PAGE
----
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According to the Saskatchewan Safety Council, a defensive driver “takes all reasonable precautions to prevent traffic incidents despite the actions of those around them.” Defensive driving is different than simply obeying the rules of the road. Here a few defensive driving tips to get you started.

Two-Second Rule

This tip is covered in most driver-training courses. Basically, the two-second rule suggests drivers remain two seconds behind other vehicles. This permits adequate reaction times and has been proven to reduce accidents. To measure following distance, drivers only need to focus on a landmark and count to two starting from when the lead car passes it. Any less than two seconds simply isn’t long enough to react to unforeseen obstacles.

Two-Gates Rule

A “gate” is an open space into which your vehicle can move. If you’re alone in the center lane of three-lane highway, you have four open gate – left, right, front, and rear. Of course, drivers rarely have the road to themselves. Regardless, you should always try to keep two gates open. If you follow the two-second rule, you’ll already have one. Ultimately, the two-gates rule is designed to make drivers think about where they can move their vehicle to avoid a potential collision. In that regard, having more options is always better.

Get Cynical

It’s not a good policy in social settings, but, on the road, you should assume the worst of other people. It’s not reasonable to assume every driver (and pedestrian) is following the rules and paying attention at all times. Giving them the benefit of the doubt in this way can have fatal consequences. Therefore, it’s best to assume a driver doesn’t see you in the adjacent lane, may turn without signalling, et cetera. I’m not advocating total paranoia – only that defensive drivers prepare for others to make common mistakes on the road.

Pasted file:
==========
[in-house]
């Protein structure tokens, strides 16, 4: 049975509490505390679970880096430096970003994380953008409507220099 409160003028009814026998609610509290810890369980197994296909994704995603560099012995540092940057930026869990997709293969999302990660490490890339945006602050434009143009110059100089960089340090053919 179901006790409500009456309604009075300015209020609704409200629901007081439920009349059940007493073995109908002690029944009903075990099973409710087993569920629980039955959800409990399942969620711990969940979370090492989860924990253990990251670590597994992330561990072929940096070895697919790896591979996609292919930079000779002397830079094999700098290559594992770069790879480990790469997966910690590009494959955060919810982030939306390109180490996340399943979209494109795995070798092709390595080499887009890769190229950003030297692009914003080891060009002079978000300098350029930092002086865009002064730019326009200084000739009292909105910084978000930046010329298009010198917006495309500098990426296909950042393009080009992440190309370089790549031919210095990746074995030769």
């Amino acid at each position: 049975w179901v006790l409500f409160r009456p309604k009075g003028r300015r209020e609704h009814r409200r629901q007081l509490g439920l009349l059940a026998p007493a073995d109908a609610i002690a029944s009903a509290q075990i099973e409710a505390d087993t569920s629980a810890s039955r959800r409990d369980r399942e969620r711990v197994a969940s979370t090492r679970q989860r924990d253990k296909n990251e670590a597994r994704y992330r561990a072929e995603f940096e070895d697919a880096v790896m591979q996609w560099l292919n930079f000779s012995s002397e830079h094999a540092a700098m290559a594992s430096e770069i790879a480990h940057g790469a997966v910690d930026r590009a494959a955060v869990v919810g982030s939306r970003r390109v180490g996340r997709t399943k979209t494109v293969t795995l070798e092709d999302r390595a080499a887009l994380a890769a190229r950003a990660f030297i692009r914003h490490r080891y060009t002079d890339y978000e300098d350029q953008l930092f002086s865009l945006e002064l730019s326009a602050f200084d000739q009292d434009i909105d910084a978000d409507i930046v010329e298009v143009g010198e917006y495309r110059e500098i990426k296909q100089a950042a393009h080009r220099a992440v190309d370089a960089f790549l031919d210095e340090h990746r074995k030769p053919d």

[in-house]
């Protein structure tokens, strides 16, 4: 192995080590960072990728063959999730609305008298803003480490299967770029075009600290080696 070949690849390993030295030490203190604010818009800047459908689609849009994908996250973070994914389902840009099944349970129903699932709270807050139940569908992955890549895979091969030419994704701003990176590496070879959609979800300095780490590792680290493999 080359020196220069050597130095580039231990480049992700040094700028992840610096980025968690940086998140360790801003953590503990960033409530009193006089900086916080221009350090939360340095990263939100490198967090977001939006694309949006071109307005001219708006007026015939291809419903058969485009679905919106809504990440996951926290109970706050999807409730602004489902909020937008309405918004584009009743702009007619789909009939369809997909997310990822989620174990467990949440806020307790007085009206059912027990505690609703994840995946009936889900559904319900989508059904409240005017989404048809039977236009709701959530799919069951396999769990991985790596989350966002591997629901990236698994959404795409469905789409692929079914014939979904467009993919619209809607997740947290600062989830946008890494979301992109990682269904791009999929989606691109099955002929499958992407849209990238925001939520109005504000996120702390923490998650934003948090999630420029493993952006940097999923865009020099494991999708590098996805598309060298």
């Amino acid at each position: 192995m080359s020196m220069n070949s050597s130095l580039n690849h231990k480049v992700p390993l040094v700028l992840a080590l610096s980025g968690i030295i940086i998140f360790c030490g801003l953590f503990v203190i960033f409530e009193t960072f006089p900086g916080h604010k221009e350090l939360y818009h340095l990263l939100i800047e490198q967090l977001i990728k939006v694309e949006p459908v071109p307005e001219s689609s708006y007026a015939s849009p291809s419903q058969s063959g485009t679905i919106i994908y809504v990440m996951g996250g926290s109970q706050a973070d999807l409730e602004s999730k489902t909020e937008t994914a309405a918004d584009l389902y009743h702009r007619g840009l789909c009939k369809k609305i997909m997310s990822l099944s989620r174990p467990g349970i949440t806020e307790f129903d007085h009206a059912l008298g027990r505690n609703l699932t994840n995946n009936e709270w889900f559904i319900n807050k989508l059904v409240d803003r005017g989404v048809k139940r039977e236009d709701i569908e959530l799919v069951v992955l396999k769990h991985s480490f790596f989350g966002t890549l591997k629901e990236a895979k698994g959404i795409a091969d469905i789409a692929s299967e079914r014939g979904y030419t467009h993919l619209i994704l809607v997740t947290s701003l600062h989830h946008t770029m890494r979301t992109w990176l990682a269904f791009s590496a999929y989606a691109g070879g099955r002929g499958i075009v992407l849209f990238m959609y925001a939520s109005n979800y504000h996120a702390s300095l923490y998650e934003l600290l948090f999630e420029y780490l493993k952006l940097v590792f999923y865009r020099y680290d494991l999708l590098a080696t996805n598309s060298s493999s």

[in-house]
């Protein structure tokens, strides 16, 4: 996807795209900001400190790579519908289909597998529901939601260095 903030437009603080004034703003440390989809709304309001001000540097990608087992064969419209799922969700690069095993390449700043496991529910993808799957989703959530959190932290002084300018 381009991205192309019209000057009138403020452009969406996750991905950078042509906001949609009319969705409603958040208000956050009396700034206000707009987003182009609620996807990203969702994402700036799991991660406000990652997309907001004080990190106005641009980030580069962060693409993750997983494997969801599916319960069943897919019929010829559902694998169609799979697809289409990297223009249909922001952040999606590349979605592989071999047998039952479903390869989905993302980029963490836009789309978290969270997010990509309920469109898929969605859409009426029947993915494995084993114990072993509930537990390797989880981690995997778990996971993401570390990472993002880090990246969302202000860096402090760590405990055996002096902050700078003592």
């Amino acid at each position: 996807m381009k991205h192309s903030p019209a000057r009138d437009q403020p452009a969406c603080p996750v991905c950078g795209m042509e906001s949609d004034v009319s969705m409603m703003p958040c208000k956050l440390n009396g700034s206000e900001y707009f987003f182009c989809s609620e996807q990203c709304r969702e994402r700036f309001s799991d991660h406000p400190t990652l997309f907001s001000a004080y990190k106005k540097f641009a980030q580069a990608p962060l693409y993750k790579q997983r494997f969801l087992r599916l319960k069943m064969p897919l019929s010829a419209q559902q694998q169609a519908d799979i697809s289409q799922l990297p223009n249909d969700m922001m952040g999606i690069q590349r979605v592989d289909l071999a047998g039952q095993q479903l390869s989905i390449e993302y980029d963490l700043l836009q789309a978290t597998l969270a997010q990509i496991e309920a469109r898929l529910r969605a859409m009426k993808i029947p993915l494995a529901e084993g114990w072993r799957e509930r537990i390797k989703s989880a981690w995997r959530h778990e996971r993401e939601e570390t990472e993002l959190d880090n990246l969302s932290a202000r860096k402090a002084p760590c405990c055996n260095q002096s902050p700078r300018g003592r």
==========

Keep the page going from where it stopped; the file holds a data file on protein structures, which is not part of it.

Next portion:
While these tips are useful, it is important to remember there is no substitute for in-depth, professional training. To that end, most driving schools offer programs on the skills and habits of defensive driving. One local program, the SGI Defensive Driving Course, focuses on a number of skills. They fall under four categories:

  • Knowledge of traffic laws
  • Alertness
  • Foresight to anticipate a collision with preparedness to react
  • Judgment to recognize hazards while making split-second decisions

SGI’s program is a five-hour interactive course which can equip drivers for many of the dangers they face on the road. During a time in which distracted driving is pervasive, these skills are more valuable than ever.

Hopefully it’s not too late for you to make use of these tips, but if you have been in an accident, don’t panic! At Universal Collision Centre, we’re dedicated to restoring your vehicle to pre-accident condition. You can book a visit from our Mobile Estimate Centre, or book your claim online and we’ll take it from there!